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ORIGINAL ARTICLE
Year : 2019  |  Volume : 13  |  Issue : 1  |  Page : 36-39

A prospective crossover study evaluating the efficacy of king vision video laryngoscope in patients requiring general anesthesia with endotracheal intubation


Department of Anaesthesia, MediCiti Institute of Medical Sciences, Medchal, Telangana, India

Correspondence Address:
Nagendra Nath Vemuri
Department of Anaesthesia, MediCiti Institute of Medical Sciences, Ghanpur, Medchal - 501 401, Telangana
India
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Source of Support: None, Conflict of Interest: None


DOI: 10.4103/0259-1162.250991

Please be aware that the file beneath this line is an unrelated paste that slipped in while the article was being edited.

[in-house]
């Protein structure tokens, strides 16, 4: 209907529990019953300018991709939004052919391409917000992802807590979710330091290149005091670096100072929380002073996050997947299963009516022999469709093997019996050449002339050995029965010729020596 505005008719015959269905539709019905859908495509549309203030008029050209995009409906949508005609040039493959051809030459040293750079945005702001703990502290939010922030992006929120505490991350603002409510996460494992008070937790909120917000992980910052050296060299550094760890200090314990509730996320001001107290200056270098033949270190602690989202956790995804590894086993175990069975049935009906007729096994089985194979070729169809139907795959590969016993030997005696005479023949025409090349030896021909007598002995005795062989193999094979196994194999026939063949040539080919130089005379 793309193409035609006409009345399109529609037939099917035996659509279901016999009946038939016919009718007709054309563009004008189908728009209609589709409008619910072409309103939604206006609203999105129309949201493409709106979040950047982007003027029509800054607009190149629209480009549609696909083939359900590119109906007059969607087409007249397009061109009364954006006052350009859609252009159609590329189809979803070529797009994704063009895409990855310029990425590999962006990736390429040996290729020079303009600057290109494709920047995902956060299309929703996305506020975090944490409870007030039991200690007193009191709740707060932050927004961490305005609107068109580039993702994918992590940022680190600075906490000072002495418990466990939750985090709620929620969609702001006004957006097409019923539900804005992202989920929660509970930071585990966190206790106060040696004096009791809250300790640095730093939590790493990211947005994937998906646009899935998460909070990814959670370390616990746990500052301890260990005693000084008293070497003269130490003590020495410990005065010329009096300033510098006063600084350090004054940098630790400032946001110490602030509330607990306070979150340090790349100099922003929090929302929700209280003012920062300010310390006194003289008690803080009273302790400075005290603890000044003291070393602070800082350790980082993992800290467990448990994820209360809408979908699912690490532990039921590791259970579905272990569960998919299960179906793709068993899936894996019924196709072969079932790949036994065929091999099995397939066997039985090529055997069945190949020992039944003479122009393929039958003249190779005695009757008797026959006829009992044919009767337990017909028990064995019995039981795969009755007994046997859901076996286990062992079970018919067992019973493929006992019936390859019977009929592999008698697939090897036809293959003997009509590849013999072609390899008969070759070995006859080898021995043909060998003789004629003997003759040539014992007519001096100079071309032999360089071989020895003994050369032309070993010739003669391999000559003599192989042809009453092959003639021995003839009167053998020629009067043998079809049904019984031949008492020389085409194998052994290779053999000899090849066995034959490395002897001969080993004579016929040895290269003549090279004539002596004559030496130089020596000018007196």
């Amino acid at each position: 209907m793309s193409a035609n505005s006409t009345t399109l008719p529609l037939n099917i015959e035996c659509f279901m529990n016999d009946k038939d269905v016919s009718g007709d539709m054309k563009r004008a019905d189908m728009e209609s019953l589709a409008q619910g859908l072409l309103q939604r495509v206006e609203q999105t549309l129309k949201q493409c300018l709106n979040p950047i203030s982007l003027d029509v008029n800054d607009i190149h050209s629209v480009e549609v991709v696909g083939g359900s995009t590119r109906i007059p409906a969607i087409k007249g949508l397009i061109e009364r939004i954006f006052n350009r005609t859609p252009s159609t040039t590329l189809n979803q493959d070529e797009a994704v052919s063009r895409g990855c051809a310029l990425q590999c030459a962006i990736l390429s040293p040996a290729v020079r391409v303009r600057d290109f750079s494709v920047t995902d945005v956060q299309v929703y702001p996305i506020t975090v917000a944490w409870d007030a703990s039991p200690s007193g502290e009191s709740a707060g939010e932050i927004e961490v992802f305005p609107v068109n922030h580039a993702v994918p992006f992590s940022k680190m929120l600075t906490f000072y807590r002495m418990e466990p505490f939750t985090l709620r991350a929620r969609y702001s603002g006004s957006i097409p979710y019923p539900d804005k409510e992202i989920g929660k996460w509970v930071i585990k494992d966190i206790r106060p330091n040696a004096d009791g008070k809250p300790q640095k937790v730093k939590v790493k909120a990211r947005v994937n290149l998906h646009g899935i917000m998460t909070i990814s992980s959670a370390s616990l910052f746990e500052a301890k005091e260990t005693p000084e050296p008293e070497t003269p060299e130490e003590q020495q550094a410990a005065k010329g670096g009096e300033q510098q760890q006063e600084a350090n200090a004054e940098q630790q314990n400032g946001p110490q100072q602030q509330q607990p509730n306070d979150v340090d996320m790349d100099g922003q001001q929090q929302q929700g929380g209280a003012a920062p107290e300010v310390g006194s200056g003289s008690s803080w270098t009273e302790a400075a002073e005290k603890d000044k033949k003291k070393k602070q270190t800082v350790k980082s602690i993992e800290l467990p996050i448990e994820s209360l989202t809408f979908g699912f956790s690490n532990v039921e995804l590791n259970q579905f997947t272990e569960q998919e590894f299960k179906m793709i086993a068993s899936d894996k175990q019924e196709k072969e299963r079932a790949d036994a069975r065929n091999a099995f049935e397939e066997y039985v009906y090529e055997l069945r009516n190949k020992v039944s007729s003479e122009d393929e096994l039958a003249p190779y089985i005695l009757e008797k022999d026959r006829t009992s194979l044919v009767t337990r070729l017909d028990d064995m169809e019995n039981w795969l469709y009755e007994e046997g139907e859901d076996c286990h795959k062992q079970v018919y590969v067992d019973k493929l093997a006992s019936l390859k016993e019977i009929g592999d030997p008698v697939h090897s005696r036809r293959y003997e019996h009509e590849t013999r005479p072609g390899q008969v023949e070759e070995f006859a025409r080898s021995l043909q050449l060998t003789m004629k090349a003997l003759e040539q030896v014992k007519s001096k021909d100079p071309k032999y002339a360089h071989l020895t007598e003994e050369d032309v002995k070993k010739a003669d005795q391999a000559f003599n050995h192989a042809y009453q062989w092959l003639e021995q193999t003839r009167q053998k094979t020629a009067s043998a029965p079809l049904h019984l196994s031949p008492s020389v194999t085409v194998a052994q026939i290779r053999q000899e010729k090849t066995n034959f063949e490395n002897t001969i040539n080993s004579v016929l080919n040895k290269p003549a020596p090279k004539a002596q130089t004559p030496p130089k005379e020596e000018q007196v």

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Background: Direct laryngoscopy used for tracheal intubation requires aligning the pharyngeal, laryngeal and oral axes to achieve a line of sight. Video laryngoscopy provides a better view of the glottis without the need for aligning the three axes. Aims: To evaluate the effectiveness of King vision laryngoscope over Macintosh laryngoscope in visualizing the glottis and intubating the trachea, when used on a same patient as in a cross over manner. Settings and Design: Department of Anaesthesia, Mediciti Institute of Medical Sciences, prospective crossover study conducted over a period of six months. Subjects and Methods: Sixty adult patients belonging to ASA physical status class I-II, requiring tracheal intubation were randomly assigned to intubation by King vision or Macintosh laryngoscope. Improvement, if any, in the Cormack-Lehane grading using the King vision scope, following initial grading with the Macintosh blade in the same patient was analyzed. Statistical Analysis: Mean and Standard deviation were calculated for different parameters under the study. Where appropriate, results were analyzed using the Mc Nemar χ2 test. A ‘p’ value less than 0.05 was considered statistically significant. Results: In the King Vision group, Cormack and Lehane grade improved in the majority (9/12) of patients in whom the initial Cormack and Lehane grade was >1 using the Macintosh blade. Conclusions: The use of the King vision blade significantly improved the laryngoscopic view over the Macintosh blade but the time for intubation was prolonged.


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